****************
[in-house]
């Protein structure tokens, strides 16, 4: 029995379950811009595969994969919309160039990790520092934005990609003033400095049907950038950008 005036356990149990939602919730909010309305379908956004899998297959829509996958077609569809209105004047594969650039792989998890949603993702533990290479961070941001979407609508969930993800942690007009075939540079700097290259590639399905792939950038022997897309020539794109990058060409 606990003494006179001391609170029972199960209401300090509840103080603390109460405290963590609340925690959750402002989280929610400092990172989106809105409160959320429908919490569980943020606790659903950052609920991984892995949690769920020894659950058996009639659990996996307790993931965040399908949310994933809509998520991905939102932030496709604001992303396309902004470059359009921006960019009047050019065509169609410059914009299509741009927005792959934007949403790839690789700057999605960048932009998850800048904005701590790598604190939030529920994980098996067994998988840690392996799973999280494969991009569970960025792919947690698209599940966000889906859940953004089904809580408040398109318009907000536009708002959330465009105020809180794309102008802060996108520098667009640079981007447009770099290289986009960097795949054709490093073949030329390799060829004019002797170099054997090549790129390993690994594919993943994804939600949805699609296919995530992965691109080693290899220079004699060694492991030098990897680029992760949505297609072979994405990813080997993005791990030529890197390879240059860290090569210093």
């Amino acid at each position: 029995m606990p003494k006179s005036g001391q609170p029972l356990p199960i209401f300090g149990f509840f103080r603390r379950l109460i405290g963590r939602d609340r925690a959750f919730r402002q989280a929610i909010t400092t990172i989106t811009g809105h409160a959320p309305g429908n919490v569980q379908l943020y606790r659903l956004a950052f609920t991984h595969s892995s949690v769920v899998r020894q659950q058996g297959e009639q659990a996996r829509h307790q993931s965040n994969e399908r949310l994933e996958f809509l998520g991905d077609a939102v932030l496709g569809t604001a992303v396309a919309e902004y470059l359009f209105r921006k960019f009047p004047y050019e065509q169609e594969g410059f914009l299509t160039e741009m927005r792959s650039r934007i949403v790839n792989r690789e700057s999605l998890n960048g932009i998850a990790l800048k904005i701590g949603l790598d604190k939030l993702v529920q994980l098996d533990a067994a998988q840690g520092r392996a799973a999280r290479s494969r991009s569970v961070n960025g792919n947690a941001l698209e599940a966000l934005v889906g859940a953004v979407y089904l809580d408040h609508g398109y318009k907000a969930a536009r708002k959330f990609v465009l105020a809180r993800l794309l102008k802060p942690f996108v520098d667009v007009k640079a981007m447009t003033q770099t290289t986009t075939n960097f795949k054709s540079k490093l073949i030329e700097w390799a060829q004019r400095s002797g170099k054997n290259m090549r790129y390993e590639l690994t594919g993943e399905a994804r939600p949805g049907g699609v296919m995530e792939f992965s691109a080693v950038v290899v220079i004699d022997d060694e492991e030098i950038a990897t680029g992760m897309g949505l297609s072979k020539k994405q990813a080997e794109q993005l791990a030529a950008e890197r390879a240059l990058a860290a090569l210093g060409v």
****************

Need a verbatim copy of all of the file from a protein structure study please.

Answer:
[in-house]
């Protein structure tokens, strides 16, 4: 029995379950811009595969994969919309160039990790520092934005990609003033400095049907950038950008 005036356990149990939602919730909010309305379908956004899998297959829509996958077609569809209105004047594969650039792989998890949603993702533990290479961070941001979407609508969930993800942690007009075939540079700097290259590639399905792939950038022997897309020539794109990058060409 606990003494006179001391609170029972199960209401300090509840103080603390109460405290963590609340925690959750402002989280929610400092990172989106809105409160959320429908919490569980943020606790659903950052609920991984892995949690769920020894659950058996009639659990996996307790993931965040399908949310994933809509998520991905939102932030496709604001992303396309902004470059359009921006960019009047050019065509169609410059914009299509741009927005792959934007949403790839690789700057999605960048932009998850800048904005701590790598604190939030529920994980098996067994998988840690392996799973999280494969991009569970960025792919947690698209599940966000889906859940953004089904809580408040398109318009907000536009708002959330465009105020809180794309102008802060996108520098667009640079981007447009770099290289986009960097795949054709490093073949030329390799060829004019002797170099054997090549790129390993690994594919993943994804939600949805699609296919995530992965691109080693290899220079004699060694492991030098990897680029992760949505297609072979994405990813080997993005791990030529890197390879240059860290090569210093």
């Amino acid at each position: 029995m606990p003494k006179s005036g001391q609170p029972l356990p199960i209401f300090g149990f509840f103080r603390r379950l109460i405290g963590r939602d609340r925690a959750f919730r402002q989280a929610i909010t400092t990172i989106t811009g809105h409160a959320p309305g429908n919490v569980q379908l943020y606790r659903l956004a950052f609920t991984h595969s892995s949690v769920v899998r020894q659950q058996g297959e009639q659990a996996r829509h307790q993931s965040n994969e399908r949310l994933e996958f809509l998520g991905d077609a939102v932030l496709g569809t604001a992303v396309a919309e902004y470059l359009f209105r921006k960019f009047p004047y050019e065509q169609e594969g410059f914009l299509t160039e741009m927005r792959s650039r934007i949403v790839n792989r690789e700057s999605l998890n960048g932009i998850a990790l800048k904005i701590g949603l790598d604190k939030l993702v529920q994980l098996d533990a067994a998988q840690g520092r392996a799973a999280r290479s494969r991009s569970v961070n960025g792919n947690a941001l698209e599940a966000l934005v889906g859940a953004v979407y089904l809580d408040h609508g398109y318009k907000a969930a536009r708002k959330f990609v465009l105020a809180r993800l794309l102008k802060p942690f996108v520098d667009v007009k640079a981007m447009t003033q770099t290289t986009t075939n960097f795949k054709s540079k490093l073949i030329e700097w390799a060829q004019r400095s002797g170099k054997n290259m090549r790129y390993e590639l690994t594919g993943e399905a994804r939600p949805g049907g699609v296919m995530e792939f992965s691109a080693v950038v290899v220079i004699d022997d060694e492991e030098i950038a990897t680029g992760m897309g949505l297609s072979k020539k994405q990813a080997e794109q993005l791990a030529a950008e890197r390879a240059l990058a860290a090569l210093g060409v």